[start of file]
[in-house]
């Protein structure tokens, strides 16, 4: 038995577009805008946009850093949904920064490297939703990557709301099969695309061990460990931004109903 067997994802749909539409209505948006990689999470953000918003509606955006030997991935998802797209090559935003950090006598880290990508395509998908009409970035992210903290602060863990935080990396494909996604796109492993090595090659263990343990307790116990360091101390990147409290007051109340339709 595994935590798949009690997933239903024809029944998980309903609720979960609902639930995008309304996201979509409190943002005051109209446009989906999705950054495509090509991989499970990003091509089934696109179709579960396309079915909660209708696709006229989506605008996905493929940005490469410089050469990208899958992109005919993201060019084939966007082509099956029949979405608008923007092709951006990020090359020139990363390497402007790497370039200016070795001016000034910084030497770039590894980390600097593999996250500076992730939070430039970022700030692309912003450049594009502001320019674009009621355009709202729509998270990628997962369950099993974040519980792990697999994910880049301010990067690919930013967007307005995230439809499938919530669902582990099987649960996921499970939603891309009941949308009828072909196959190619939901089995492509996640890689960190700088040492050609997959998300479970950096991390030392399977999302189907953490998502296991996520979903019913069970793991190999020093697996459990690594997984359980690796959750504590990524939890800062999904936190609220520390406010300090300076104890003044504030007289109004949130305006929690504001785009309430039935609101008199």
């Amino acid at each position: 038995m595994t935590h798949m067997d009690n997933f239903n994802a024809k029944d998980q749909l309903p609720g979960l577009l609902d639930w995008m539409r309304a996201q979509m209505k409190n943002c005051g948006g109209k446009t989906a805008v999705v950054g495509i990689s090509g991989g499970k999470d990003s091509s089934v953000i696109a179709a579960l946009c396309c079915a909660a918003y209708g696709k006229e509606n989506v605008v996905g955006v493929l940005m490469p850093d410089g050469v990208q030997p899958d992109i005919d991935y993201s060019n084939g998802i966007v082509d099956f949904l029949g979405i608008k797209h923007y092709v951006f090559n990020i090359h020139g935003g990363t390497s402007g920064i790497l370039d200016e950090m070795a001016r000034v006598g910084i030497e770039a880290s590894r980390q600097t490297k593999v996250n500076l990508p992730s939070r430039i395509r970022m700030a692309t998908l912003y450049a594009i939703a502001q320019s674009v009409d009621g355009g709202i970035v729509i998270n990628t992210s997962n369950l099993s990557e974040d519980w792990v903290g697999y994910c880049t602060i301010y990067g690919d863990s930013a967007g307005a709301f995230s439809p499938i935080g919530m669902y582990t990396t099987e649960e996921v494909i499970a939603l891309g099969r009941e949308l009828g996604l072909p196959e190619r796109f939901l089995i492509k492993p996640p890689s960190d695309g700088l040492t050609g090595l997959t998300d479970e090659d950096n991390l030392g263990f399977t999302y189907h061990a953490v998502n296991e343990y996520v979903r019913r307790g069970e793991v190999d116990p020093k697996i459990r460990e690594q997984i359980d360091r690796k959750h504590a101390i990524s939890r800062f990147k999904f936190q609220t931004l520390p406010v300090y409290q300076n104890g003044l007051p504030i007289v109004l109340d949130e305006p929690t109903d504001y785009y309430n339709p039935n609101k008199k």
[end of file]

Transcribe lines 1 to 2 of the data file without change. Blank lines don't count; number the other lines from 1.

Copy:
[in-house]
């Protein structure tokens, strides 16, 4: 038995577009805008946009850093949904920064490297939703990557709301099969695309061990460990931004109903 067997994802749909539409209505948006990689999470953000918003509606955006030997991935998802797209090559935003950090006598880290990508395509998908009409970035992210903290602060863990935080990396494909996604796109492993090595090659263990343990307790116990360091101390990147409290007051109340339709 595994935590798949009690997933239903024809029944998980309903609720979960609902639930995008309304996201979509409190943002005051109209446009989906999705950054495509090509991989499970990003091509089934696109179709579960396309079915909660209708696709006229989506605008996905493929940005490469410089050469990208899958992109005919993201060019084939966007082509099956029949979405608008923007092709951006990020090359020139990363390497402007790497370039200016070795001016000034910084030497770039590894980390600097593999996250500076992730939070430039970022700030692309912003450049594009502001320019674009009621355009709202729509998270990628997962369950099993974040519980792990697999994910880049301010990067690919930013967007307005995230439809499938919530669902582990099987649960996921499970939603891309009941949308009828072909196959190619939901089995492509996640890689960190700088040492050609997959998300479970950096991390030392399977999302189907953490998502296991996520979903019913069970793991190999020093697996459990690594997984359980690796959750504590990524939890800062999904936190609220520390406010300090300076104890003044504030007289109004949130305006929690504001785009309430039935609101008199």